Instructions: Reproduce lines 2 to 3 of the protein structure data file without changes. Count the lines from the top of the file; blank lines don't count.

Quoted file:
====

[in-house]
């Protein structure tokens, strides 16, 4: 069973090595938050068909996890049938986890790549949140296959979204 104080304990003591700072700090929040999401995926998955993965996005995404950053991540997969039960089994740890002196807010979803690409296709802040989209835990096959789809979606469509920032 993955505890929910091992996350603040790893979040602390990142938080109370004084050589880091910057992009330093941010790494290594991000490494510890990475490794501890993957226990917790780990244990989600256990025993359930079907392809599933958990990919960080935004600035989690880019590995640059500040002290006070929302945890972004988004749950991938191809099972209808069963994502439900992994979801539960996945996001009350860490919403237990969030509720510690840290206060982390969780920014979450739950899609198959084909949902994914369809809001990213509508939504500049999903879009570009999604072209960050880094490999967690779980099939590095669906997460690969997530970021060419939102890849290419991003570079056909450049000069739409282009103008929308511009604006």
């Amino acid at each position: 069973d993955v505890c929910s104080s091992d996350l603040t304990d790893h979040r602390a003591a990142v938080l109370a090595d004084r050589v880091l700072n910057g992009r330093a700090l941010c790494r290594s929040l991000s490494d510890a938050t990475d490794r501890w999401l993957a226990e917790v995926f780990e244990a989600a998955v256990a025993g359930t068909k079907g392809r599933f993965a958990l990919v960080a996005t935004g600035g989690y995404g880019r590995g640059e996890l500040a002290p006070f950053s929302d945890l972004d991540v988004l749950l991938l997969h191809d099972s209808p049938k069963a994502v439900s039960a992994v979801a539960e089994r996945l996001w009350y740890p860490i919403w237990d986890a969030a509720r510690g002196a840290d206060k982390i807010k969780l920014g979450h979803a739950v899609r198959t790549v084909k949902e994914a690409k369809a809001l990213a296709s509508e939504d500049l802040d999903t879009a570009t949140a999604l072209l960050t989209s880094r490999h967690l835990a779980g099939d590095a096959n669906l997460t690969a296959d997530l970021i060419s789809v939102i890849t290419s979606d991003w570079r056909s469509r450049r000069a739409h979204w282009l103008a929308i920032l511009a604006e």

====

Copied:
């Protein structure tokens, strides 16, 4: 069973090595938050068909996890049938986890790549949140296959979204 104080304990003591700072700090929040999401995926998955993965996005995404950053991540997969039960089994740890002196807010979803690409296709802040989209835990096959789809979606469509920032 993955505890929910091992996350603040790893979040602390990142938080109370004084050589880091910057992009330093941010790494290594991000490494510890990475490794501890993957226990917790780990244990989600256990025993359930079907392809599933958990990919960080935004600035989690880019590995640059500040002290006070929302945890972004988004749950991938191809099972209808069963994502439900992994979801539960996945996001009350860490919403237990969030509720510690840290206060982390969780920014979450739950899609198959084909949902994914369809809001990213509508939504500049999903879009570009999604072209960050880094490999967690779980099939590095669906997460690969997530970021060419939102890849290419991003570079056909450049000069739409282009103008929308511009604006």
């Amino acid at each position: 069973d993955v505890c929910s104080s091992d996350l603040t304990d790893h979040r602390a003591a990142v938080l109370a090595d004084r050589v880091l700072n910057g992009r330093a700090l941010c790494r290594s929040l991000s490494d510890a938050t990475d490794r501890w999401l993957a226990e917790v995926f780990e244990a989600a998955v256990a025993g359930t068909k079907g392809r599933f993965a958990l990919v960080a996005t935004g600035g989690y995404g880019r590995g640059e996890l500040a002290p006070f950053s929302d945890l972004d991540v988004l749950l991938l997969h191809d099972s209808p049938k069963a994502v439900s039960a992994v979801a539960e089994r996945l996001w009350y740890p860490i919403w237990d986890a969030a509720r510690g002196a840290d206060k982390i807010k969780l920014g979450h979803a739950v899609r198959t790549v084909k949902e994914a690409k369809a809001l990213a296709s509508e939504d500049l802040d999903t879009a570009t949140a999604l072209l960050t989209s880094r490999h967690l835990a779980g099939d590095a096959n669906l997460t690969a296959d997530l970021i060419s789809v939102i890849t290419s979606d991003w570079r056909s469509r450049r000069a739409h979204w282009l103008a929308i920032l511009a604006e």